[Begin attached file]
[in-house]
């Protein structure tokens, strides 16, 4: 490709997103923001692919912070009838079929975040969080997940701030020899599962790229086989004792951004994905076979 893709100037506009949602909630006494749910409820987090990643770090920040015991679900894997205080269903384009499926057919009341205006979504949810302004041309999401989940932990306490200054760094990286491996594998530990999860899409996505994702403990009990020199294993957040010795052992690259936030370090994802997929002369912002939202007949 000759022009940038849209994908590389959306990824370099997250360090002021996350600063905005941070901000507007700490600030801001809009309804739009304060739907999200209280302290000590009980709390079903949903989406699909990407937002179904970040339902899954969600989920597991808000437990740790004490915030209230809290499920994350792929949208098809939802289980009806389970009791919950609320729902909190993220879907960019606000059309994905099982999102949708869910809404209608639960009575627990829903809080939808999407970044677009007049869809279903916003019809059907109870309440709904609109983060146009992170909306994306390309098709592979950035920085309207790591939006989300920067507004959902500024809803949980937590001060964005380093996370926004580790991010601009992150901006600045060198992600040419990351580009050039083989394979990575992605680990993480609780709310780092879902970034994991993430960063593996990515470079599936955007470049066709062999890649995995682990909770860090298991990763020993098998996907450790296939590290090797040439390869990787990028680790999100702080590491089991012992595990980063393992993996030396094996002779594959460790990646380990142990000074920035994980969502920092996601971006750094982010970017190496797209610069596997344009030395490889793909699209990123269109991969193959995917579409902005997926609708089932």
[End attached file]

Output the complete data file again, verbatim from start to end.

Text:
[in-house]
């Protein structure tokens, strides 16, 4: 490709997103923001692919912070009838079929975040969080997940701030020899599962790229086989004792951004994905076979 893709100037506009949602909630006494749910409820987090990643770090920040015991679900894997205080269903384009499926057919009341205006979504949810302004041309999401989940932990306490200054760094990286491996594998530990999860899409996505994702403990009990020199294993957040010795052992690259936030370090994802997929002369912002939202007949 000759022009940038849209994908590389959306990824370099997250360090002021996350600063905005941070901000507007700490600030801001809009309804739009304060739907999200209280302290000590009980709390079903949903989406699909990407937002179904970040339902899954969600989920597991808000437990740790004490915030209230809290499920994350792929949208098809939802289980009806389970009791919950609320729902909190993220879907960019606000059309994905099982999102949708869910809404209608639960009575627990829903809080939808999407970044677009007049869809279903916003019809059907109870309440709904609109983060146009992170909306994306390309098709592979950035920085309207790591939006989300920067507004959902500024809803949980937590001060964005380093996370926004580790991010601009992150901006600045060198992600040419990351580009050039083989394979990575992605680990993480609780709310780092879902970034994991993430960063593996990515470079599936955007470049066709062999890649995995682990909770860090298991990763020993098998996907450790296939590290090797040439390869990787990028680790999100702080590491089991012992595990980063393992993996030396094996002779594959460790990646380990142990000074920035994980969502920092996601971006750094982010970017190496797209610069596997344009030395490889793909699209990123269109991969193959995917579409902005997926609708089932």